Aguiar, et al. (2013) conducted perhaps the study closest to our intended goal and methodology: they examined the trophic niche breadth and overlap of bees in the region of Caantiza in Brazil. Rather than focusing on one species, they systematically collected all bees sighted, once a month for a year along a single trail, and noted the plants they were collected from. Niche overlap of the 10 most common species found were discovered to be much less than what would be predicted by chance, indicating specialization of flora on a per-species 7 basis. Antonini, et al. (2012) took a similar approach, examining bee diversity and niche in fragmented and altered urban habitats in southeastern Brazil. They collected bees from a number of forest remnants, noting size, plant diversity, and surrounding land use, among other variables, for each plot. It was found that there was no significant species-area relationship with the fragments; instead, smaller plots with diversely structured vegetation were found to have a higher diversity of generalist bee species. More recent fragments were also found to be more heterogeneous, causing them to be more accessible to bees than older fragments.

Notably, most of the cited research was conducted over at least a multi-month period. Given that we only had four cumulative weeks to formulate and complete the project, our methods were necessarily less intensive than those cited above. However, we endeavored to create a methodology that answers the primary questions of interest by our host organization:

(1) What stingless bee (Meliponini) species are present in Achiote? (2) What are their respective trophic niches (i.e. floral preferences)? Is there overlap between species? Ø Furthermore, are there differences in the composition of species between different habitats

(e.g. in gardens, pastures, by the road)?

Given the results from previous studies involving multiple bee species and trophic niche (e.g. Aguiar et al., 2013; Martínez-Hernández et al., 2014), we predicted that while there would be some generalist species with overlapping preferences, largely there would be very specific floral preferences for each species. We further hypothesized that there would be a distinction between species in areas like private gardens as compared to pastures or the roadside, given the likelihood of greater floral diversity in such spaces. There is the possibility that with greater diversity of flora that there is greater generalism, given the accessibility of multiple flowering plants in short proximity and potentially higher diversity in structure (Antonini et al., 2012). However, with increased choice there is also the possibility of increased specialization, resulting from niche partitioning in a small area. Either possibility would indicate a distinction in bee composition between high-diversity and low- diversity locales.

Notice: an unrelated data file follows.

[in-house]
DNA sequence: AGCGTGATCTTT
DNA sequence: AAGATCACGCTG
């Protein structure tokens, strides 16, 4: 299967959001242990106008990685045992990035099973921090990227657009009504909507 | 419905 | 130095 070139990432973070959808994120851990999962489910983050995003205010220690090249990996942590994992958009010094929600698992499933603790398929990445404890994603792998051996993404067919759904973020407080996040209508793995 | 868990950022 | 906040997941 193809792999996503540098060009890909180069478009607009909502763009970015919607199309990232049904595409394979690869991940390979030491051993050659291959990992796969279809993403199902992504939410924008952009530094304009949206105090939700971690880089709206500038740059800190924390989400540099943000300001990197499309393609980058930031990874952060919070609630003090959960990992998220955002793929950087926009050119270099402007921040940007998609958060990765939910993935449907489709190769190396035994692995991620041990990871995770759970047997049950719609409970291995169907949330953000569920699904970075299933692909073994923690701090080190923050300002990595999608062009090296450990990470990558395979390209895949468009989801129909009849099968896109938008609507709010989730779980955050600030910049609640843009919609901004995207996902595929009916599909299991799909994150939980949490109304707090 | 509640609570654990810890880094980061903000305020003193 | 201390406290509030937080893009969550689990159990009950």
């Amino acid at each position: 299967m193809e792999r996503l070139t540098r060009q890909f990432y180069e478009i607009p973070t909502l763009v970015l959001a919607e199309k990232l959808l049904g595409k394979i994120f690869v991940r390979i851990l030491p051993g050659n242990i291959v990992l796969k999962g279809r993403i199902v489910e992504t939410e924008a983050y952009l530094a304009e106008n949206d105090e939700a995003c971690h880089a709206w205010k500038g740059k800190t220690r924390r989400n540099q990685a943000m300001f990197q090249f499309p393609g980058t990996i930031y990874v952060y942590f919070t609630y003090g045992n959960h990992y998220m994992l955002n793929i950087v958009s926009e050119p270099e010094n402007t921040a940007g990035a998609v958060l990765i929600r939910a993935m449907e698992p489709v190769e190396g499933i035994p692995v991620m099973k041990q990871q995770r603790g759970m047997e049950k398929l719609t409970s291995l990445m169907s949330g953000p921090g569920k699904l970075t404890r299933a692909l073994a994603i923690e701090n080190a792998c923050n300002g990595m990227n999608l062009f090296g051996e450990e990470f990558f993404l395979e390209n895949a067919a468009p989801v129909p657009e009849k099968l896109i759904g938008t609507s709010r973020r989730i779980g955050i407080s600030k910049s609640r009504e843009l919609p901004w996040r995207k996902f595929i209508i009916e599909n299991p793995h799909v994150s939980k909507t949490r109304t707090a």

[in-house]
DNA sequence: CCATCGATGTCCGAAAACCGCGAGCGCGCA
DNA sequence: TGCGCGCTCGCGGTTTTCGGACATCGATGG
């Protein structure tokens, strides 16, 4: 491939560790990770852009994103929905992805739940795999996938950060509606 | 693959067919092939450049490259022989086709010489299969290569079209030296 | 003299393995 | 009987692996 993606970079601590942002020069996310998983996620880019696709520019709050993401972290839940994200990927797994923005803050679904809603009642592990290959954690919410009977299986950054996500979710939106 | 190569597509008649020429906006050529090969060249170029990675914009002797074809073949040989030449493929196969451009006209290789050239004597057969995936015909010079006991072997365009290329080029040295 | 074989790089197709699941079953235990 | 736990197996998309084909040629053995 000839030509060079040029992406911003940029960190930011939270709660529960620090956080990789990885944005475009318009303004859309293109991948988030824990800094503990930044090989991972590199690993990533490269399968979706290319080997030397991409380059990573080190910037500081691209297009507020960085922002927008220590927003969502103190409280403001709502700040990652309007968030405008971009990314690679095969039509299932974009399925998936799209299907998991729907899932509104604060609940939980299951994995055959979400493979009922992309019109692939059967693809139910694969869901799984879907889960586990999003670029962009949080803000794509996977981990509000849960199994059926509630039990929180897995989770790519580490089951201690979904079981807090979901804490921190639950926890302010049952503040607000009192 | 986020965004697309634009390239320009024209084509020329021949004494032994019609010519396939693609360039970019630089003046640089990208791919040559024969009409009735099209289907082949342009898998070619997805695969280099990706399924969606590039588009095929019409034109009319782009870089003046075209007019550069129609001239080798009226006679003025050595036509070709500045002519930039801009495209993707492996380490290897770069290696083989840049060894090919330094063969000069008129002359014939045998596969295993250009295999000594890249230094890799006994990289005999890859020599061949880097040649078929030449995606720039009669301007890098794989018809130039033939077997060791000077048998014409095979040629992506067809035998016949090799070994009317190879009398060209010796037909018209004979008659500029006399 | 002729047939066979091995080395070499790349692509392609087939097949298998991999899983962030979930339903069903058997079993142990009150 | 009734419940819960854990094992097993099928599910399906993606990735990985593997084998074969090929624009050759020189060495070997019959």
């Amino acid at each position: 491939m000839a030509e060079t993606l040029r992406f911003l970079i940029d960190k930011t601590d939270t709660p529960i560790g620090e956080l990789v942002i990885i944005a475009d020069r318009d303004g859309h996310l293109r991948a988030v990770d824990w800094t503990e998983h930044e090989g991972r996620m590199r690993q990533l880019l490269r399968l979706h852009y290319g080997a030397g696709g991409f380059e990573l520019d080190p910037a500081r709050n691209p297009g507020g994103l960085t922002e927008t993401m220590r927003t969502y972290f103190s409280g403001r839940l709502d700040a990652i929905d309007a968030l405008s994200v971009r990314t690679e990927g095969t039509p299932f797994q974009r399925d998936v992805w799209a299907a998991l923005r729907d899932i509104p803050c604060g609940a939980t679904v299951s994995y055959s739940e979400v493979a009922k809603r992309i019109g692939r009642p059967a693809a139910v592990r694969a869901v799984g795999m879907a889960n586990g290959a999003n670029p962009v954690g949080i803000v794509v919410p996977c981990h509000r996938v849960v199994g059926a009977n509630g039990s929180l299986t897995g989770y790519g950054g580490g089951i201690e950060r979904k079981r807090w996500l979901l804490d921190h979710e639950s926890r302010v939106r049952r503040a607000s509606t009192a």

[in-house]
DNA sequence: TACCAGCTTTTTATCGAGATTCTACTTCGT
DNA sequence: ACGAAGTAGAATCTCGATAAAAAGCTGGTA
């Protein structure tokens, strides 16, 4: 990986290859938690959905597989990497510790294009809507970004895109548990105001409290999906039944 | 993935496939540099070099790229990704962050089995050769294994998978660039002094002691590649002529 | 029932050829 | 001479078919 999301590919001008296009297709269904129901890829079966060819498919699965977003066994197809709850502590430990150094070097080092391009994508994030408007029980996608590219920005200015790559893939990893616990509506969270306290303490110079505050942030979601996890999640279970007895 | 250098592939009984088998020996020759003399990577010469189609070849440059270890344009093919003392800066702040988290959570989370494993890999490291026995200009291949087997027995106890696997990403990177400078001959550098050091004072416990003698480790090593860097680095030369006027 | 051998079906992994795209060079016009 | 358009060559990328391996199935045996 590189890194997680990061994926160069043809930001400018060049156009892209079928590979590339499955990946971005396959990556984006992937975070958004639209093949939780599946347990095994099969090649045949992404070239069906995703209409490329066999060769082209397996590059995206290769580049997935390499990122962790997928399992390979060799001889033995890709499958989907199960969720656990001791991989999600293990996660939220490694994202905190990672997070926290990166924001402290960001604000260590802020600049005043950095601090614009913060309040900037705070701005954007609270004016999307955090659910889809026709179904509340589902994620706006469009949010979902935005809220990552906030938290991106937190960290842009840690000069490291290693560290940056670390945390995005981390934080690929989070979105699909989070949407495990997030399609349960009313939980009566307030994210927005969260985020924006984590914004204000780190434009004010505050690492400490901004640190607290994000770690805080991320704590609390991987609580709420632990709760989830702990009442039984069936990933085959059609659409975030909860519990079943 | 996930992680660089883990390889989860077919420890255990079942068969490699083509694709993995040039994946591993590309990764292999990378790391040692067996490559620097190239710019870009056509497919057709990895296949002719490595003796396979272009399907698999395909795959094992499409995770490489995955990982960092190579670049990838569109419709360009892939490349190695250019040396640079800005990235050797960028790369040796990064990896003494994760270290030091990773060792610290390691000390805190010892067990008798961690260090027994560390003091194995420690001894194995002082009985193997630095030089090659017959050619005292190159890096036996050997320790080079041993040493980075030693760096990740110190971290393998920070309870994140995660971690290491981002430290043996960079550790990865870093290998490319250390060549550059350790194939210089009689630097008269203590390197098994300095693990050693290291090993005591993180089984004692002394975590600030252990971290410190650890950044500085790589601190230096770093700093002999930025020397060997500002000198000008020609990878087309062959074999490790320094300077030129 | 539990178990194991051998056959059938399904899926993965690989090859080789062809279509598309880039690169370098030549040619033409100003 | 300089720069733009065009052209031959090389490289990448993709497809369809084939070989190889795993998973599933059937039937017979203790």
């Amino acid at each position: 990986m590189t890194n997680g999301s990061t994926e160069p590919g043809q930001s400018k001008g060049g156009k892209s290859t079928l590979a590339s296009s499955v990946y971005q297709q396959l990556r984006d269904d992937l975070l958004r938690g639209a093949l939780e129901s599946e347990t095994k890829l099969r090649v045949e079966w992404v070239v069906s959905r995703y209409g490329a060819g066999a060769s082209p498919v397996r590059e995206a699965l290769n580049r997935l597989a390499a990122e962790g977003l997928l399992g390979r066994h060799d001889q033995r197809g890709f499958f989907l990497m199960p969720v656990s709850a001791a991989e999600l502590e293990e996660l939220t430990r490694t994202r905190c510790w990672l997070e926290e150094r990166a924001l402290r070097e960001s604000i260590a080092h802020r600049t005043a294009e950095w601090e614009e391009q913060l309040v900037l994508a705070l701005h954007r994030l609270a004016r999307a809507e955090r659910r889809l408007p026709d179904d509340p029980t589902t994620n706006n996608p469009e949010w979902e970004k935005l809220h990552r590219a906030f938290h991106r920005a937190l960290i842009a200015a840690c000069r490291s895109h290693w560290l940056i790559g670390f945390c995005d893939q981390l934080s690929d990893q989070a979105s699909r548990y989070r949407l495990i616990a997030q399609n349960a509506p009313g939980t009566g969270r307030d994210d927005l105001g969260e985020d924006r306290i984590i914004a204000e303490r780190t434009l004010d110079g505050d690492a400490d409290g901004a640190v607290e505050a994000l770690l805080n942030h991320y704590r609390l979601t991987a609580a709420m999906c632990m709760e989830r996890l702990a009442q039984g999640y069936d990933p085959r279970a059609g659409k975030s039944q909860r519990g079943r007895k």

8 The results gathered from this study were used to create an informative pamphlet for CEASPA’s use, to inform the direction that will be taken by their Bee Conservation Project as well as to educate those who will be involved in the meliponiculture effort (e.g. local community members).

2. Methods

2.1 Data Collection

We established the following methodology after consultation with entomologists Hector Barrios and

Alfredo Lanuza, as well as reviewing literature outlining methods of bee collection and analysis.

The entirety of our study took place in the vicinity of Achiote, a community of 700 located in the province of Colón. The ecosystem here is classified as moist lowland tropics, with a dry season between

January and April and a rainy season between May and December (M. Castro, pers. comm., 2018). Just adjacent to the community is San Lorenzo National Park, which contains 12 different forest types, 430 bird species, and eight mammal species, including howler monkeys, jaguars, and tapirs (CEASPA, 2018).

A pilot study was conducted from January 29th-30th, to document the different flowering plants present in the area. We walked a distance spanning approximately 5 km, photographing all the flowering plants we saw, and noting bee presence. From this knowledge, we divided our sampling area into three different categories, with three sites each, for a total of nine sites (Fig. 1). They were defined as follows:

Category Definition

(1) Garden Pieces of land adjacent to private residences, with cultivated flora--relatively high in diversity

9 (2) Pasture Pieces of relatively uniform cultivated land designed for livestock feeding or small-scale

agriculture, with dispersed crops and flora-- relatively low in diversity